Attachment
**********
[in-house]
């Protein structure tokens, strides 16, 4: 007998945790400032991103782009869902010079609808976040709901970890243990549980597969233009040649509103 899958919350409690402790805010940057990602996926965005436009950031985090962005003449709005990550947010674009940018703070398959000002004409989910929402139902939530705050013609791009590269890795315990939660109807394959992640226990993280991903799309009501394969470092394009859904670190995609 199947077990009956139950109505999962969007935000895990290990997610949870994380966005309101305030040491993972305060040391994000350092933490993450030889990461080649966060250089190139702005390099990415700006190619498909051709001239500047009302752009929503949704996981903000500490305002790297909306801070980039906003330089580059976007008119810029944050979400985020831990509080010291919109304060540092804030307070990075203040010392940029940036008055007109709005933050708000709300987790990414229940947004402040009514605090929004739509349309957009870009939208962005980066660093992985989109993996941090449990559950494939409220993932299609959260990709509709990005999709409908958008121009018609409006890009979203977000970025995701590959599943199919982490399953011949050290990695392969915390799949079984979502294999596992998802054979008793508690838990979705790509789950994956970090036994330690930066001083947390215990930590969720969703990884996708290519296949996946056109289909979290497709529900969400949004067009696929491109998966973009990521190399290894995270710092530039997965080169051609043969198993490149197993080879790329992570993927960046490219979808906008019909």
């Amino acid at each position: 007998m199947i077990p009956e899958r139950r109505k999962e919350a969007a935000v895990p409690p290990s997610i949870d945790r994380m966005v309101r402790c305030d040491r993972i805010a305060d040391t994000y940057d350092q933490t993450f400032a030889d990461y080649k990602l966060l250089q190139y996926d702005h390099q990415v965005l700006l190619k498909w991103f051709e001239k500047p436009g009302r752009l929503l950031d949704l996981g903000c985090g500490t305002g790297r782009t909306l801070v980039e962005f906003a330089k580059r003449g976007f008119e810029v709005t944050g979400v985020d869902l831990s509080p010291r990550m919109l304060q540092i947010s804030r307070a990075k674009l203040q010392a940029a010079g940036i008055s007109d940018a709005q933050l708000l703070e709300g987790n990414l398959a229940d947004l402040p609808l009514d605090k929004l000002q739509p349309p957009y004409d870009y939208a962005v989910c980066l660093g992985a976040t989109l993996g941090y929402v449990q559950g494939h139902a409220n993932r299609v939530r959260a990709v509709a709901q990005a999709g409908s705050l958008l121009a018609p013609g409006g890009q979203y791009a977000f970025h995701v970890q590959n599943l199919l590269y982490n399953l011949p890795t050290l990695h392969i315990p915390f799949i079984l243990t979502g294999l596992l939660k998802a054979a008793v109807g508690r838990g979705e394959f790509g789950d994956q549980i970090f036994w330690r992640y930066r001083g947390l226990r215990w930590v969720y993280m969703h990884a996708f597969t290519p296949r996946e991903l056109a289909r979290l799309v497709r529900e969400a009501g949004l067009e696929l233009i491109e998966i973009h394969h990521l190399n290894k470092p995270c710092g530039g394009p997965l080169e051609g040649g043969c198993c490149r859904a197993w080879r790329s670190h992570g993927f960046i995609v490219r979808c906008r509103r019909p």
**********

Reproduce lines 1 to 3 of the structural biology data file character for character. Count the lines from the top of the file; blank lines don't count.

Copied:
[in-house]
């Protein structure tokens, strides 16, 4: 007998945790400032991103782009869902010079609808976040709901970890243990549980597969233009040649509103 899958919350409690402790805010940057990602996926965005436009950031985090962005003449709005990550947010674009940018703070398959000002004409989910929402139902939530705050013609791009590269890795315990939660109807394959992640226990993280991903799309009501394969470092394009859904670190995609 199947077990009956139950109505999962969007935000895990290990997610949870994380966005309101305030040491993972305060040391994000350092933490993450030889990461080649966060250089190139702005390099990415700006190619498909051709001239500047009302752009929503949704996981903000500490305002790297909306801070980039906003330089580059976007008119810029944050979400985020831990509080010291919109304060540092804030307070990075203040010392940029940036008055007109709005933050708000709300987790990414229940947004402040009514605090929004739509349309957009870009939208962005980066660093992985989109993996941090449990559950494939409220993932299609959260990709509709990005999709409908958008121009018609409006890009979203977000970025995701590959599943199919982490399953011949050290990695392969915390799949079984979502294999596992998802054979008793508690838990979705790509789950994956970090036994330690930066001083947390215990930590969720969703990884996708290519296949996946056109289909979290497709529900969400949004067009696929491109998966973009990521190399290894995270710092530039997965080169051609043969198993490149197993080879790329992570993927960046490219979808906008019909």
């Amino acid at each position: 007998m199947i077990p009956e899958r139950r109505k999962e919350a969007a935000v895990p409690p290990s997610i949870d945790r994380m966005v309101r402790c305030d040491r993972i805010a305060d040391t994000y940057d350092q933490t993450f400032a030889d990461y080649k990602l966060l250089q190139y996926d702005h390099q990415v965005l700006l190619k498909w991103f051709e001239k500047p436009g009302r752009l929503l950031d949704l996981g903000c985090g500490t305002g790297r782009t909306l801070v980039e962005f906003a330089k580059r003449g976007f008119e810029v709005t944050g979400v985020d869902l831990s509080p010291r990550m919109l304060q540092i947010s804030r307070a990075k674009l203040q010392a940029a010079g940036i008055s007109d940018a709005q933050l708000l703070e709300g987790n990414l398959a229940d947004l402040p609808l009514d605090k929004l000002q739509p349309p957009y004409d870009y939208a962005v989910c980066l660093g992985a976040t989109l993996g941090y929402v449990q559950g494939h139902a409220n993932r299609v939530r959260a990709v509709a709901q990005a999709g409908s705050l958008l121009a018609p013609g409006g890009q979203y791009a977000f970025h995701v970890q590959n599943l199919l590269y982490n399953l011949p890795t050290l990695h392969i315990p915390f799949i079984l243990t979502g294999l596992l939660k998802a054979a008793v109807g508690r838990g979705e394959f790509g789950d994956q549980i970090f036994w330690r992640y930066r001083g947390l226990r215990w930590v969720y993280m969703h990884a996708f597969t290519p296949r996946e991903l056109a289909r979290l799309v497709r529900e969400a009501g949004l067009e696929l233009i491109e998966i973009h394969h990521l190399n290894k470092p995270c710092g530039g394009p997965l080169e051609g040649g043969c198993c490149r859904a197993w080879r790329s670190h992570g993927f960046i995609v490219r979808c906008r509103r019909p």